He now faces a total of 18 criminal counts, and could face many decades in prison if convicted.


The Living Force
I pray Assange hasn't given up hope - his physical condition doesn't sound good - mentally, he must be going through HELL!

WikiLeaks founder Julian Assange was too ill on Thursday to appear via video link from a British prison in a hearing on an extradition request from the United States, his lawyer said.

WikiLeaks' Assange too ill to appear via video link in U.S. extradition hearing

The United States is seeking the extradition of Assange, 47, who was dragged from the Ecuadorean embassy in London on April 11. He faces a total of 18 U.S. criminal counts and decades in prison if convicted.

“He’s in fact far from well,” Assange’s lawyer, Gareth Peirce told Westminster Magistrates’ Court. She earlier told Reuters he was too ill to attend the hearing by videolink. Judge Emma Arbuthnot, who was presiding over the case, added: “He’s not very well.”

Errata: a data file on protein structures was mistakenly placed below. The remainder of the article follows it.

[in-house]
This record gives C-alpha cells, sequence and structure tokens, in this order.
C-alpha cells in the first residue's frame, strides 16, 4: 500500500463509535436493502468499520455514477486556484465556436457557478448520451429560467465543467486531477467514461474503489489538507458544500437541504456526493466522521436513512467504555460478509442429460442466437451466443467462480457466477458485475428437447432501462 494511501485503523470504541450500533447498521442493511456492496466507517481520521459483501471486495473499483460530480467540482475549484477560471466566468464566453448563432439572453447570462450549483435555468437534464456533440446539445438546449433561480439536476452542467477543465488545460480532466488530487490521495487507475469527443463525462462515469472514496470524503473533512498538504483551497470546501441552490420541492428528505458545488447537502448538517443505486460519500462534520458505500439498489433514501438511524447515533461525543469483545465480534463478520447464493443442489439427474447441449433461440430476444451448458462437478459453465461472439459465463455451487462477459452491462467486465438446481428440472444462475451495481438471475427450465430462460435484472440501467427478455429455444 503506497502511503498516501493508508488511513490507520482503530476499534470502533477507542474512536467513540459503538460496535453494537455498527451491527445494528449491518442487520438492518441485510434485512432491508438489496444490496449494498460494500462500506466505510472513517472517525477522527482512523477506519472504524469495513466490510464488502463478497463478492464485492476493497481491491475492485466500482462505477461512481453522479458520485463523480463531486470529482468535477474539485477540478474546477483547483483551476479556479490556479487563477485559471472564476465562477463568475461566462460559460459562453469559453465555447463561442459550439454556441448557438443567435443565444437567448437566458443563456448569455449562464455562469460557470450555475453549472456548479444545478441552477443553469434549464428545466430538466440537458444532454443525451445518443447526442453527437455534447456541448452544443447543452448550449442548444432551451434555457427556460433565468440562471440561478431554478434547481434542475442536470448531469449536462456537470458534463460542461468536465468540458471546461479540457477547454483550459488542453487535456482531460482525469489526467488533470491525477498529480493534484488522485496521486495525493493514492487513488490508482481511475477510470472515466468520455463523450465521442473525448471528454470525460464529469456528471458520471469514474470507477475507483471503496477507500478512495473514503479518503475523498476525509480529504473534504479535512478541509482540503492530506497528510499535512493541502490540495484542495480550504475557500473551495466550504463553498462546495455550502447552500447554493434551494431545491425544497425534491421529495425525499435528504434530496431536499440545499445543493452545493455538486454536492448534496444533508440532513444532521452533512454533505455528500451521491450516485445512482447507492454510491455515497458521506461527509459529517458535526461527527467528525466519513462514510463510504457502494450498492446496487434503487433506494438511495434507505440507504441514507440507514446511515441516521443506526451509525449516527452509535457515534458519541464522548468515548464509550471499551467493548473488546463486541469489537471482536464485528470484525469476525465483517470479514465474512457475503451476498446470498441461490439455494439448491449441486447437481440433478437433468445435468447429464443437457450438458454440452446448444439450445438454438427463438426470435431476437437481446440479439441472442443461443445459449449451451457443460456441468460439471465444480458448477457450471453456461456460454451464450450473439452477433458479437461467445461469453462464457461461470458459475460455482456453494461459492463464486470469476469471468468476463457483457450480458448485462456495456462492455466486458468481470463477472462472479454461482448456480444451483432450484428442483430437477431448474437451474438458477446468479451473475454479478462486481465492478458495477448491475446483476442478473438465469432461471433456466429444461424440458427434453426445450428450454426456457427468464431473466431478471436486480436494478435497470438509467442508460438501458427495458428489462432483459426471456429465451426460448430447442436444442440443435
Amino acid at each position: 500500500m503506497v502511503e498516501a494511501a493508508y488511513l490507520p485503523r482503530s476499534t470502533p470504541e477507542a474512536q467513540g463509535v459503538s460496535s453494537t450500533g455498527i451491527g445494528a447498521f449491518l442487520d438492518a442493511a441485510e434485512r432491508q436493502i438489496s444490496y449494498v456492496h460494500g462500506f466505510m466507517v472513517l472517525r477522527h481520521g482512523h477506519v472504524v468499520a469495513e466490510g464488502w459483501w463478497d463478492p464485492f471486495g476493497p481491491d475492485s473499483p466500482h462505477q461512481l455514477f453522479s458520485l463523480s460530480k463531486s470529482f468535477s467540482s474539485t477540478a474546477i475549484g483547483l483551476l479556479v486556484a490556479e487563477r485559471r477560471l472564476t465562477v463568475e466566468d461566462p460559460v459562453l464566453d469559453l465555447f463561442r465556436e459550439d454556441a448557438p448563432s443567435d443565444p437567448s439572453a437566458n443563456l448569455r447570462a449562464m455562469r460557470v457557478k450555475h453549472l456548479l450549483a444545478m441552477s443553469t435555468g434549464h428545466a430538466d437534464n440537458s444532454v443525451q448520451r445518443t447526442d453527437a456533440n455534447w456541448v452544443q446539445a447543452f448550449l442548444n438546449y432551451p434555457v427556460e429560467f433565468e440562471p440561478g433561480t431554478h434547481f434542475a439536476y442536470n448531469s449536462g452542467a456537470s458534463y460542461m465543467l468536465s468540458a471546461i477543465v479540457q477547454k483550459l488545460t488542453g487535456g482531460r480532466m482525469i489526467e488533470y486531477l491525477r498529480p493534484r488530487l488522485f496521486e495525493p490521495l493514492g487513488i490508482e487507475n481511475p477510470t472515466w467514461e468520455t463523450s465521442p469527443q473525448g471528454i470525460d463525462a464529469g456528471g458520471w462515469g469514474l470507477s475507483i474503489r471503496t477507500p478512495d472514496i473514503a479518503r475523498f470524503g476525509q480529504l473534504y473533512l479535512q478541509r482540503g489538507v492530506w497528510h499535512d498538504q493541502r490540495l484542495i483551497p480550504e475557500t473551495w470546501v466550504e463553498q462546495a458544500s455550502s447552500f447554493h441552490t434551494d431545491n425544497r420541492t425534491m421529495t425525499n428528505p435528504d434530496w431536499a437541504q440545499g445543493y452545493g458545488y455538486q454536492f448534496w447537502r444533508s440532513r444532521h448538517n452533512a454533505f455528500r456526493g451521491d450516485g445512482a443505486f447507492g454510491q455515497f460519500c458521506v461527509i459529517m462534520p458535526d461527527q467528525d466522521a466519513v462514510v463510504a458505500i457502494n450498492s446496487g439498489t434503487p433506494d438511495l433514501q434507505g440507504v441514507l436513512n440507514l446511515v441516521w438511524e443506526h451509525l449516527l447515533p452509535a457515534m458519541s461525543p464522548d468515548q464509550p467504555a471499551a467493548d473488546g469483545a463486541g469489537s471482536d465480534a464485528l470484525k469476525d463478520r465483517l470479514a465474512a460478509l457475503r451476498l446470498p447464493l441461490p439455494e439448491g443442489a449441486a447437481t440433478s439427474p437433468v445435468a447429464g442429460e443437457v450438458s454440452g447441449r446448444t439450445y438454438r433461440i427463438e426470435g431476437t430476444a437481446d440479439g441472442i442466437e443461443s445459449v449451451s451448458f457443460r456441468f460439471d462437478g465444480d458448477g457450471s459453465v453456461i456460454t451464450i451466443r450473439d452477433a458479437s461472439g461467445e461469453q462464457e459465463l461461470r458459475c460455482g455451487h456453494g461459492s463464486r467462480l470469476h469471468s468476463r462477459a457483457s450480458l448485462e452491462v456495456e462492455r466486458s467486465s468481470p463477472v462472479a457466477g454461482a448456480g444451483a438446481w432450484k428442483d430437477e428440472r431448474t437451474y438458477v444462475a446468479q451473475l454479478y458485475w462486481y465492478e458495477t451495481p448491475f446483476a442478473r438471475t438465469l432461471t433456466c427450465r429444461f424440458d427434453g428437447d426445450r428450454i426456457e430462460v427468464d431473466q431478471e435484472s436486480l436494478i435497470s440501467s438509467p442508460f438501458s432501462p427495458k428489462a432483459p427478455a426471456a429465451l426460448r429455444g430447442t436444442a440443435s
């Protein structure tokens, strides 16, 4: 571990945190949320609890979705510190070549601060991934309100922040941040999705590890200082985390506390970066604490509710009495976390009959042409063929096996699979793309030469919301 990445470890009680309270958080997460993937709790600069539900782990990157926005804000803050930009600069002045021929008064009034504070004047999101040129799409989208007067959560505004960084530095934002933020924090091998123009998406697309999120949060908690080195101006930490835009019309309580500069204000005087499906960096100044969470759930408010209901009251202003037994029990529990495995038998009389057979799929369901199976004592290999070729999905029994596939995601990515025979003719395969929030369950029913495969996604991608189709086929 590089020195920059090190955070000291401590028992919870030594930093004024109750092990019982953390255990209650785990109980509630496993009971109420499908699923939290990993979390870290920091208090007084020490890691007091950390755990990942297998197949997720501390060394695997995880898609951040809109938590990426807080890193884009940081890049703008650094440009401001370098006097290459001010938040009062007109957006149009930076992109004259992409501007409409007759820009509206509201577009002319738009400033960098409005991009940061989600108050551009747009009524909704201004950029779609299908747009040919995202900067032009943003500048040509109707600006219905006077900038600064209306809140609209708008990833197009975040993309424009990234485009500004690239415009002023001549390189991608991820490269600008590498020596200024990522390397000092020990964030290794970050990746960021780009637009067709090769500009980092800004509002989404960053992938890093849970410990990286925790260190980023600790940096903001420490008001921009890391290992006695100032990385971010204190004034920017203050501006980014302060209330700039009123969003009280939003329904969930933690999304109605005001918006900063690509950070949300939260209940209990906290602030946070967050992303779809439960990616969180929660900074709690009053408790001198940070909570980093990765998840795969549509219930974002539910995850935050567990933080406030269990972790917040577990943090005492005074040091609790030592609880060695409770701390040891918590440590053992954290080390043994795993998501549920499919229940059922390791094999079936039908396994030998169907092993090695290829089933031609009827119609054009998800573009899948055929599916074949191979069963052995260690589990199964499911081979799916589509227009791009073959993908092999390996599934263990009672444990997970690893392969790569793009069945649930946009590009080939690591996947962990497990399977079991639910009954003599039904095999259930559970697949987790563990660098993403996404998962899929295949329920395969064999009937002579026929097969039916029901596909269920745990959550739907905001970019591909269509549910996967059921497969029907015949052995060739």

WikiLeaks said it had grave concerns about Assange’s health and that he had been moved to a health ward at London’s Belmarsh high-security prison.

"During the seven weeks in Belmarsh his health has continued to deteriorate and he has dramatically lost weight," it added in a statement. “The decision of prison authorities to move him to the health ward speaks for itself.”

Britain’s Ministry of Justice said it could not comment on individual prisoners. However, a government source said that although Assange was on the prison’s health wing, he was eating normally and was receiving the same diet as other inmates.

The next hearing on the extradition request was set for June 12.


FOTCM Member
I don't trust the UK Government - or any government for that matter - to make sure Assange gets well. This is very disconcerting, but then so are world events. Laura said it best that Darkness falls. I pray and hope for the best as Assange and Wikileaks has brought forth some powerful truths about TPTB. I know Killary wants him taken out and has said so.